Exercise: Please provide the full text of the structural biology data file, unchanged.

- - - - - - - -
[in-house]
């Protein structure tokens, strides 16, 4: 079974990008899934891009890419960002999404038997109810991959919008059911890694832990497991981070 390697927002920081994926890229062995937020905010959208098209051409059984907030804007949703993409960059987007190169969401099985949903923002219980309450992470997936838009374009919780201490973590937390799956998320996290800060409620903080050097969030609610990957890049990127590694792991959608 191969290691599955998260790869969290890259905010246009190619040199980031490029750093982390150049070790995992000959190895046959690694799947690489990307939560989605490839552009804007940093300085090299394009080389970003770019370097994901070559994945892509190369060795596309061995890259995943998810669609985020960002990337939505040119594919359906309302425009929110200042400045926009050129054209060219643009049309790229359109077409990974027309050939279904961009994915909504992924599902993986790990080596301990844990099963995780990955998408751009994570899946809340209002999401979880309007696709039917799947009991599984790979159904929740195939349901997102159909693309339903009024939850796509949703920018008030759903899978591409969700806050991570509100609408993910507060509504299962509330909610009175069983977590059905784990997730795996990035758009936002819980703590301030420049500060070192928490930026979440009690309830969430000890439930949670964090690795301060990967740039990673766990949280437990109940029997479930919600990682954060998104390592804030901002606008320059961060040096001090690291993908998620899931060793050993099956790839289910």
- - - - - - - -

[in-house]
């Protein structure tokens, strides 16, 4: 079974990008899934891009890419960002999404038997109810991959919008059911890694832990497991981070 390697927002920081994926890229062995937020905010959208098209051409059984907030804007949703993409960059987007190169969401099985949903923002219980309450992470997936838009374009919780201490973590937390799956998320996290800060409620903080050097969030609610990957890049990127590694792991959608 191969290691599955998260790869969290890259905010246009190619040199980031490029750093982390150049070790995992000959190895046959690694799947690489990307939560989605490839552009804007940093300085090299394009080389970003770019370097994901070559994945892509190369060795596309061995890259995943998810669609985020960002990337939505040119594919359906309302425009929110200042400045926009050129054209060219643009049309790229359109077409990974027309050939279904961009994915909504992924599902993986790990080596301990844990099963995780990955998408751009994570899946809340209002999401979880309007696709039917799947009991599984790979159904929740195939349901997102159909693309339903009024939850796509949703920018008030759903899978591409969700806050991570509100609408993910507060509504299962509330909610009175069983977590059905784990997730795996990035758009936002819980703590301030420049500060070192928490930026979440009690309830969430000890439930949670964090690795301060990967740039990673766990949280437990109940029997479930919600990682954060998104390592804030901002606008320059961060040096001090690291993908998620899931060793050993099956790839289910």